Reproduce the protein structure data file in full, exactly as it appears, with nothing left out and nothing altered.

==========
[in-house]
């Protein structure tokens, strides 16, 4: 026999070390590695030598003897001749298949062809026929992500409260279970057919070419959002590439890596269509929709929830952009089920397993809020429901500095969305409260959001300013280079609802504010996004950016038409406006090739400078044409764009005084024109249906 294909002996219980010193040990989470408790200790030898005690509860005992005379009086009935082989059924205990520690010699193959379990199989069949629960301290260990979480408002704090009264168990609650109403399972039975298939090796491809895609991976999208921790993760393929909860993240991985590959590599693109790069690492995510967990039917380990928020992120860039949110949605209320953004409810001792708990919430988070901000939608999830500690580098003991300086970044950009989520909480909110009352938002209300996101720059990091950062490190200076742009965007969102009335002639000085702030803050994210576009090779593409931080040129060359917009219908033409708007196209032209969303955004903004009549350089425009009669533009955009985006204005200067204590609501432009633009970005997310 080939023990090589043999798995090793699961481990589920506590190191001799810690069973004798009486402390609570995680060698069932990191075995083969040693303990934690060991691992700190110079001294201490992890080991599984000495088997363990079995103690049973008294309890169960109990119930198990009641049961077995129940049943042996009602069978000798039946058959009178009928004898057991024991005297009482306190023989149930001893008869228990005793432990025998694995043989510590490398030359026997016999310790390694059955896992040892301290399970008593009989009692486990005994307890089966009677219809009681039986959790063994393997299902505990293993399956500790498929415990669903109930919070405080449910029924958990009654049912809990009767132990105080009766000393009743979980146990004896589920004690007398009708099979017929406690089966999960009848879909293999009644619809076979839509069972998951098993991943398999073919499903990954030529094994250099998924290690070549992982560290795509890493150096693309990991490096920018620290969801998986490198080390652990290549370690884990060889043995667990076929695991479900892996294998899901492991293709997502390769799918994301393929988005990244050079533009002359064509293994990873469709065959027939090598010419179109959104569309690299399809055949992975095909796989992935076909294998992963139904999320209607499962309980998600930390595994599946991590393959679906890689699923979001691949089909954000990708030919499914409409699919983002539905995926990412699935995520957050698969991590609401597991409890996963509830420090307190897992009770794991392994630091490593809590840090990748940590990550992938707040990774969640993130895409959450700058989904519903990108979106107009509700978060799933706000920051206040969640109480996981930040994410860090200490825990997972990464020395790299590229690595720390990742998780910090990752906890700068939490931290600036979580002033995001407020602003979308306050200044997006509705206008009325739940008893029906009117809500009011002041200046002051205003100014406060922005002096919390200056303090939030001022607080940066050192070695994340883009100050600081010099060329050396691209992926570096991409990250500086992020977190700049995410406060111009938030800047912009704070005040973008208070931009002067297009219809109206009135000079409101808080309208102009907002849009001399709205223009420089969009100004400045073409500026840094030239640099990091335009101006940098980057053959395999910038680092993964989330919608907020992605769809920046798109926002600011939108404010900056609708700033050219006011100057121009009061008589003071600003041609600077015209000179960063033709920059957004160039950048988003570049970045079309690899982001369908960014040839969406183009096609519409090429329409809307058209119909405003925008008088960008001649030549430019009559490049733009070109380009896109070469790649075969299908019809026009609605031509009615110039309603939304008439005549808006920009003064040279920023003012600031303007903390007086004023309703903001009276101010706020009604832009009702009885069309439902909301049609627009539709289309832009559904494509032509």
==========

[in-house]
């Protein structure tokens, strides 16, 4: 026999070390590695030598003897001749298949062809026929992500409260279970057919070419959002590439890596269509929709929830952009089920397993809020429901500095969305409260959001300013280079609802504010996004950016038409406006090739400078044409764009005084024109249906 294909002996219980010193040990989470408790200790030898005690509860005992005379009086009935082989059924205990520690010699193959379990199989069949629960301290260990979480408002704090009264168990609650109403399972039975298939090796491809895609991976999208921790993760393929909860993240991985590959590599693109790069690492995510967990039917380990928020992120860039949110949605209320953004409810001792708990919430988070901000939608999830500690580098003991300086970044950009989520909480909110009352938002209300996101720059990091950062490190200076742009965007969102009335002639000085702030803050994210576009090779593409931080040129060359917009219908033409708007196209032209969303955004903004009549350089425009009669533009955009985006204005200067204590609501432009633009970005997310 080939023990090589043999798995090793699961481990589920506590190191001799810690069973004798009486402390609570995680060698069932990191075995083969040693303990934690060991691992700190110079001294201490992890080991599984000495088997363990079995103690049973008294309890169960109990119930198990009641049961077995129940049943042996009602069978000798039946058959009178009928004898057991024991005297009482306190023989149930001893008869228990005793432990025998694995043989510590490398030359026997016999310790390694059955896992040892301290399970008593009989009692486990005994307890089966009677219809009681039986959790063994393997299902505990293993399956500790498929415990669903109930919070405080449910029924958990009654049912809990009767132990105080009766000393009743979980146990004896589920004690007398009708099979017929406690089966999960009848879909293999009644619809076979839509069972998951098993991943398999073919499903990954030529094994250099998924290690070549992982560290795509890493150096693309990991490096920018620290969801998986490198080390652990290549370690884990060889043995667990076929695991479900892996294998899901492991293709997502390769799918994301393929988005990244050079533009002359064509293994990873469709065959027939090598010419179109959104569309690299399809055949992975095909796989992935076909294998992963139904999320209607499962309980998600930390595994599946991590393959679906890689699923979001691949089909954000990708030919499914409409699919983002539905995926990412699935995520957050698969991590609401597991409890996963509830420090307190897992009770794991392994630091490593809590840090990748940590990550992938707040990774969640993130895409959450700058989904519903990108979106107009509700978060799933706000920051206040969640109480996981930040994410860090200490825990997972990464020395790299590229690595720390990742998780910090990752906890700068939490931290600036979580002033995001407020602003979308306050200044997006509705206008009325739940008893029906009117809500009011002041200046002051205003100014406060922005002096919390200056303090939030001022607080940066050192070695994340883009100050600081010099060329050396691209992926570096991409990250500086992020977190700049995410406060111009938030800047912009704070005040973008208070931009002067297009219809109206009135000079409101808080309208102009907002849009001399709205223009420089969009100004400045073409500026840094030239640099990091335009101006940098980057053959395999910038680092993964989330919608907020992605769809920046798109926002600011939108404010900056609708700033050219006011100057121009009061008589003071600003041609600077015209000179960063033709920059957004160039950048988003570049970045079309690899982001369908960014040839969406183009096609519409090429329409809307058209119909405003925008008088960008001649030549430019009559490049733009070109380009896109070469790649075969299908019809026009609605031509009615110039309603939304008439005549808006920009003064040279920023003012600031303007903390007086004023309703903001009276101010706020009604832009009702009885069309439902909301049609627009539709289309832009559904494509032509």